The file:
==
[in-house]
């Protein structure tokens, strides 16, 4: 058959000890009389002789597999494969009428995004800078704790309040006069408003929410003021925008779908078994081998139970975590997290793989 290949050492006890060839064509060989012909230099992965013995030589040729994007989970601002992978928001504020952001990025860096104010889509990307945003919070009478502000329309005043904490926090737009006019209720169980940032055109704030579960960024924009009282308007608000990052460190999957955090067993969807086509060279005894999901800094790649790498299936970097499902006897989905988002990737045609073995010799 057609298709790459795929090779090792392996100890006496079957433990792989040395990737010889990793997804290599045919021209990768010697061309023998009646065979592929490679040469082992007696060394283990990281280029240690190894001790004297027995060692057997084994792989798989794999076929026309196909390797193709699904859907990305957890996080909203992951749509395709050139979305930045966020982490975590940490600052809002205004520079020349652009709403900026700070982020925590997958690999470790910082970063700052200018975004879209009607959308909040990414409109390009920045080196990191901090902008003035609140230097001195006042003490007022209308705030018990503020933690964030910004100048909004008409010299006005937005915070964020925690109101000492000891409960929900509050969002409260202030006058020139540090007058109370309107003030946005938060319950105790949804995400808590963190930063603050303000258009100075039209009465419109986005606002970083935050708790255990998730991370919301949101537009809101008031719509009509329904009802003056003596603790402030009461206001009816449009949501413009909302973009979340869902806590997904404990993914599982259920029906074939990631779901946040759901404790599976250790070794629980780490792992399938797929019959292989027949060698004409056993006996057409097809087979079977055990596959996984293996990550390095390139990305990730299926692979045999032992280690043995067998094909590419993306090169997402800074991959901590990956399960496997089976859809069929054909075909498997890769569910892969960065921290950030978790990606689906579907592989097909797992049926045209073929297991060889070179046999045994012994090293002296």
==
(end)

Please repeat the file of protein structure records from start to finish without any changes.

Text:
[in-house]
């Protein structure tokens, strides 16, 4: 058959000890009389002789597999494969009428995004800078704790309040006069408003929410003021925008779908078994081998139970975590997290793989 290949050492006890060839064509060989012909230099992965013995030589040729994007989970601002992978928001504020952001990025860096104010889509990307945003919070009478502000329309005043904490926090737009006019209720169980940032055109704030579960960024924009009282308007608000990052460190999957955090067993969807086509060279005894999901800094790649790498299936970097499902006897989905988002990737045609073995010799 057609298709790459795929090779090792392996100890006496079957433990792989040395990737010889990793997804290599045919021209990768010697061309023998009646065979592929490679040469082992007696060394283990990281280029240690190894001790004297027995060692057997084994792989798989794999076929026309196909390797193709699904859907990305957890996080909203992951749509395709050139979305930045966020982490975590940490600052809002205004520079020349652009709403900026700070982020925590997958690999470790910082970063700052200018975004879209009607959308909040990414409109390009920045080196990191901090902008003035609140230097001195006042003490007022209308705030018990503020933690964030910004100048909004008409010299006005937005915070964020925690109101000492000891409960929900509050969002409260202030006058020139540090007058109370309107003030946005938060319950105790949804995400808590963190930063603050303000258009100075039209009465419109986005606002970083935050708790255990998730991370919301949101537009809101008031719509009509329904009802003056003596603790402030009461206001009816449009949501413009909302973009979340869902806590997904404990993914599982259920029906074939990631779901946040759901404790599976250790070794629980780490792992399938797929019959292989027949060698004409056993006996057409097809087979079977055990596959996984293996990550390095390139990305990730299926692979045999032992280690043995067998094909590419993306090169997402800074991959901590990956399960496997089976859809069929054909075909498997890769569910892969960065921290950030978790990606689906579907592989097909797992049926045209073929297991060889070179046999045994012994090293002296």